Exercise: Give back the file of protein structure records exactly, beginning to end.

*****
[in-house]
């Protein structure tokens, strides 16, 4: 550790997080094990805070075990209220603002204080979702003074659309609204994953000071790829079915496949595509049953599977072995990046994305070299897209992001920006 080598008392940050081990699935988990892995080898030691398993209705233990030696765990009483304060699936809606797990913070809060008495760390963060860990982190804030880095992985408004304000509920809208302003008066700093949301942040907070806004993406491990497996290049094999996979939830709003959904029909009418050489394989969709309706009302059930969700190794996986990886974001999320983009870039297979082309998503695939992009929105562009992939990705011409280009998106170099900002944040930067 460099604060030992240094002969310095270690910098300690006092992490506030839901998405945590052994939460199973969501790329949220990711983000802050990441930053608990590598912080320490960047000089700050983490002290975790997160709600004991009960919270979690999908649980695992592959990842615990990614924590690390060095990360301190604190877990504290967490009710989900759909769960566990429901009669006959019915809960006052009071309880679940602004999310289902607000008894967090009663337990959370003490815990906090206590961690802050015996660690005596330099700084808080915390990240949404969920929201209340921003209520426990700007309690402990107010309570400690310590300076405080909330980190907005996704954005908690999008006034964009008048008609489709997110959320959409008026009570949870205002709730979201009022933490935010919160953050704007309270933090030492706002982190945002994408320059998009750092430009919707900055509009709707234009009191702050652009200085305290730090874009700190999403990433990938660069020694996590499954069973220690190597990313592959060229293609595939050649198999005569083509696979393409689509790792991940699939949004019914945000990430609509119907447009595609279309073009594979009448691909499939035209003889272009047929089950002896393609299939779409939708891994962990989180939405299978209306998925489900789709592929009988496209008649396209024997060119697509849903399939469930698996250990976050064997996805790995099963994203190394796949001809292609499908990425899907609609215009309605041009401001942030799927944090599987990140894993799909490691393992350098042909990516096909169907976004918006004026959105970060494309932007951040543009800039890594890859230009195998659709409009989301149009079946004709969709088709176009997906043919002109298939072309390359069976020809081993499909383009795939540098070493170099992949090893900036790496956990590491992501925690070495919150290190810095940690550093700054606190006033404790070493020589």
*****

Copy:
[in-house]
């Protein structure tokens, strides 16, 4: 550790997080094990805070075990209220603002204080979702003074659309609204994953000071790829079915496949595509049953599977072995990046994305070299897209992001920006 080598008392940050081990699935988990892995080898030691398993209705233990030696765990009483304060699936809606797990913070809060008495760390963060860990982190804030880095992985408004304000509920809208302003008066700093949301942040907070806004993406491990497996290049094999996979939830709003959904029909009418050489394989969709309706009302059930969700190794996986990886974001999320983009870039297979082309998503695939992009929105562009992939990705011409280009998106170099900002944040930067 460099604060030992240094002969310095270690910098300690006092992490506030839901998405945590052994939460199973969501790329949220990711983000802050990441930053608990590598912080320490960047000089700050983490002290975790997160709600004991009960919270979690999908649980695992592959990842615990990614924590690390060095990360301190604190877990504290967490009710989900759909769960566990429901009669006959019915809960006052009071309880679940602004999310289902607000008894967090009663337990959370003490815990906090206590961690802050015996660690005596330099700084808080915390990240949404969920929201209340921003209520426990700007309690402990107010309570400690310590300076405080909330980190907005996704954005908690999008006034964009008048008609489709997110959320959409008026009570949870205002709730979201009022933490935010919160953050704007309270933090030492706002982190945002994408320059998009750092430009919707900055509009709707234009009191702050652009200085305290730090874009700190999403990433990938660069020694996590499954069973220690190597990313592959060229293609595939050649198999005569083509696979393409689509790792991940699939949004019914945000990430609509119907447009595609279309073009594979009448691909499939035209003889272009047929089950002896393609299939779409939708891994962990989180939405299978209306998925489900789709592929009988496209008649396209024997060119697509849903399939469930698996250990976050064997996805790995099963994203190394796949001809292609499908990425899907609609215009309605041009401001942030799927944090599987990140894993799909490691393992350098042909990516096909169907976004918006004026959105970060494309932007951040543009800039890594890859230009195998659709409009989301149009079946004709969709088709176009997906043919002109298939072309390359069976020809081993499909383009795939540098070493170099992949090893900036790496956990590491992501925690070495919150290190810095940690550093700054606190006033404790070493020589």